Monday morning tipped off another round of conference changes, as often happens on that date, and this year the changes were quite seismic. The Great West Conference is now defunct, the Patriot League has ten members, and most of all, the American Athletic Conference officially opened for business and the Big East has a whole new look. And for the new Big East, the start has not been particularly auspicious.

The conference’s new start has been slowed largely by the drawn-out process of hiring a commissioner. Val Ackerman is a solid selection, but the lateness of the hire left her little time to start assembling a staff before the change occurred on Monday. A trip to the conference Web site reflects that: as of Saturday morning, there was only the main page and links to the school sites and the conference’s social media accounts.

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Stevens’ departure a shocker, but Butler and college basketball will be fine

by - Published July 3, 2013 in Columns
butler

Put me down as one of many who was shocked upon hearing the news.

I admit, I never saw Brad Stevens leaving Butler, at least not for a long time. And for an NBA job? That was an even further possibility from my mind.

If anything, I thought those who had him pegged as Mike Krzyzewksi’s successor at Duke might be on to something, although I wondered about that, too. It would make sense from one standpoint, but at the same time, the head coaching job at Duke is one of those jobs that it’s hard to imagine going to someone outside the program’s family even if there may seem to be a lack of obvious candidates.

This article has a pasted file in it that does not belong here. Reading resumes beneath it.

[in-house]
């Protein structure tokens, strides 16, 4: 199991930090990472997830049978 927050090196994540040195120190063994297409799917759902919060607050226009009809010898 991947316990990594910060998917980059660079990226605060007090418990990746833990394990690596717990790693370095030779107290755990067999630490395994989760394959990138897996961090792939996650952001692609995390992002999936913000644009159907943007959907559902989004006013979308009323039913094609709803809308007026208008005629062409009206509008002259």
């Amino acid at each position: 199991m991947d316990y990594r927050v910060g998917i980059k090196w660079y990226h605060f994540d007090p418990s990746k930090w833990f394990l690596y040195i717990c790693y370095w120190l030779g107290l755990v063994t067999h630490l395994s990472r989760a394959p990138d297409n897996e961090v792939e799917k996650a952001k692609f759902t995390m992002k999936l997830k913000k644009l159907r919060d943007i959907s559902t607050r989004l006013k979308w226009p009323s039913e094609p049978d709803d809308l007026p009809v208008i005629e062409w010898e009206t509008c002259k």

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Players make New England Elite 75 better than last year

by - Published July 3, 2013 in Columns
author_kasiecki

WORCESTER, Mass. – The month of July got going with the New England Elite 75 on Monday afternoon at Worcester Polytechnic Institute. Annually an event with some of the best talent in New England, the event was a much better showcase this year than last. Whereas last year many of the kids played like they were trying to amass highlight reels, this time around the kids played like they respected the event, and the end result was better basketball. That also made player evaluation easier.

With that in mind, we take a look at some of the talent that competed on Monday.

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A lot to take from the 2013 NBA Draft, not surprisingly

by - Published June 29, 2013 in Columns, Your Phil of Hoops
nbadraft

Leading up to the NBA Draft, much was said about how weak it was. The jury on that is out, although going by how a draft looked at the time it certainly appears to be the weakest one in a long time. But a key reason the draft was perceived as such is also the reason it was well worth watching and didn’t disappoint those who figured there would be a lot to take from this.

Just take a look at the eyebrow-raising results on the evening:

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2013 Hoopville Spring Finale notes

by - Published June 27, 2013 in Columns
hoopguy-orange

BOSTON – The 2013 Hoopville Spring Finale is in the books, and in addition the 2013 spring circuit is history.  Over 50 teams competed and six emerged victorious, including four programs that won here for the first time.  Plenty of other teams came close and/or walked away with just one loss on the weekend.  The all-important month of July now beckons.

Before we get to that, let’s look back at some notes from this weekend.

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2013 Hoopville Spring Finale sees several new champions

by - Published June 24, 2013 in Columns
author_kasiecki

BOSTON – Sunday was the day for championship games in the Hoopville Spring Finale, and six teams walked away with medals telling that story. The day started bright and early with young players in the morning before the oldest players took center stage in the afternoon. It also started with a few new faces in the winner’s circle before a couple of teams that have already won some titles returned to that place.